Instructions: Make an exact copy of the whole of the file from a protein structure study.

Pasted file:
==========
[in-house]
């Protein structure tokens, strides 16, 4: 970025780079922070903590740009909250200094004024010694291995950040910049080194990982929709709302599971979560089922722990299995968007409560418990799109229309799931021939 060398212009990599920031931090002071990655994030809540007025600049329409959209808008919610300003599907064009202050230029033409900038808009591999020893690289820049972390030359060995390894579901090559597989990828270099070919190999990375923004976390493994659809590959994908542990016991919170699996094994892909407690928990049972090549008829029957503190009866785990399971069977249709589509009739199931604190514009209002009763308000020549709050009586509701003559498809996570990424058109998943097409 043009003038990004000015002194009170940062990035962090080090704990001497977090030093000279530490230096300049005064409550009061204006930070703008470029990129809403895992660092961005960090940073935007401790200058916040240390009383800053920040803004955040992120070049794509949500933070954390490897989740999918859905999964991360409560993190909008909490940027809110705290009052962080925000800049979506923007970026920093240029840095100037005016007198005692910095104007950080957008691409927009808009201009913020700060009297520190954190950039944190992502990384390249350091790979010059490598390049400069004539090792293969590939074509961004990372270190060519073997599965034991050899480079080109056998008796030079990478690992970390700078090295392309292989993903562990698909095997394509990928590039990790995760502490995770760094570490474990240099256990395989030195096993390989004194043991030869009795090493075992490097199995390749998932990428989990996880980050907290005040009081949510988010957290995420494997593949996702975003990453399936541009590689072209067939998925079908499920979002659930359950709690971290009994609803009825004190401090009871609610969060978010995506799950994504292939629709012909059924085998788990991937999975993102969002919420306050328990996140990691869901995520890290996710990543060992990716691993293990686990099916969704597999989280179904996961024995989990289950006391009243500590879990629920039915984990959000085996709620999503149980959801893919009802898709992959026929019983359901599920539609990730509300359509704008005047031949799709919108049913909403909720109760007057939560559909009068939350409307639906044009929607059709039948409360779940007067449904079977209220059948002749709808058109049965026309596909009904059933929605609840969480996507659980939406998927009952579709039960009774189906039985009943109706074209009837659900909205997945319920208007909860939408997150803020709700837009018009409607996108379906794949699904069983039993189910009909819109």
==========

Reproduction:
[in-house]
């Protein structure tokens, strides 16, 4: 970025780079922070903590740009909250200094004024010694291995950040910049080194990982929709709302599971979560089922722990299995968007409560418990799109229309799931021939 060398212009990599920031931090002071990655994030809540007025600049329409959209808008919610300003599907064009202050230029033409900038808009591999020893690289820049972390030359060995390894579901090559597989990828270099070919190999990375923004976390493994659809590959994908542990016991919170699996094994892909407690928990049972090549008829029957503190009866785990399971069977249709589509009739199931604190514009209002009763308000020549709050009586509701003559498809996570990424058109998943097409 043009003038990004000015002194009170940062990035962090080090704990001497977090030093000279530490230096300049005064409550009061204006930070703008470029990129809403895992660092961005960090940073935007401790200058916040240390009383800053920040803004955040992120070049794509949500933070954390490897989740999918859905999964991360409560993190909008909490940027809110705290009052962080925000800049979506923007970026920093240029840095100037005016007198005692910095104007950080957008691409927009808009201009913020700060009297520190954190950039944190992502990384390249350091790979010059490598390049400069004539090792293969590939074509961004990372270190060519073997599965034991050899480079080109056998008796030079990478690992970390700078090295392309292989993903562990698909095997394509990928590039990790995760502490995770760094570490474990240099256990395989030195096993390989004194043991030869009795090493075992490097199995390749998932990428989990996880980050907290005040009081949510988010957290995420494997593949996702975003990453399936541009590689072209067939998925079908499920979002659930359950709690971290009994609803009825004190401090009871609610969060978010995506799950994504292939629709012909059924085998788990991937999975993102969002919420306050328990996140990691869901995520890290996710990543060992990716691993293990686990099916969704597999989280179904996961024995989990289950006391009243500590879990629920039915984990959000085996709620999503149980959801893919009802898709992959026929019983359901599920539609990730509300359509704008005047031949799709919108049913909403909720109760007057939560559909009068939350409307639906044009929607059709039948409360779940007067449904079977209220059948002749709808058109049965026309596909009904059933929605609840969480996507659980939406998927009952579709039960009774189906039985009943109706074209009837659900909205997945319920208007909860939408997150803020709700837009018009409607996108379906794949699904069983039993189910009909819109």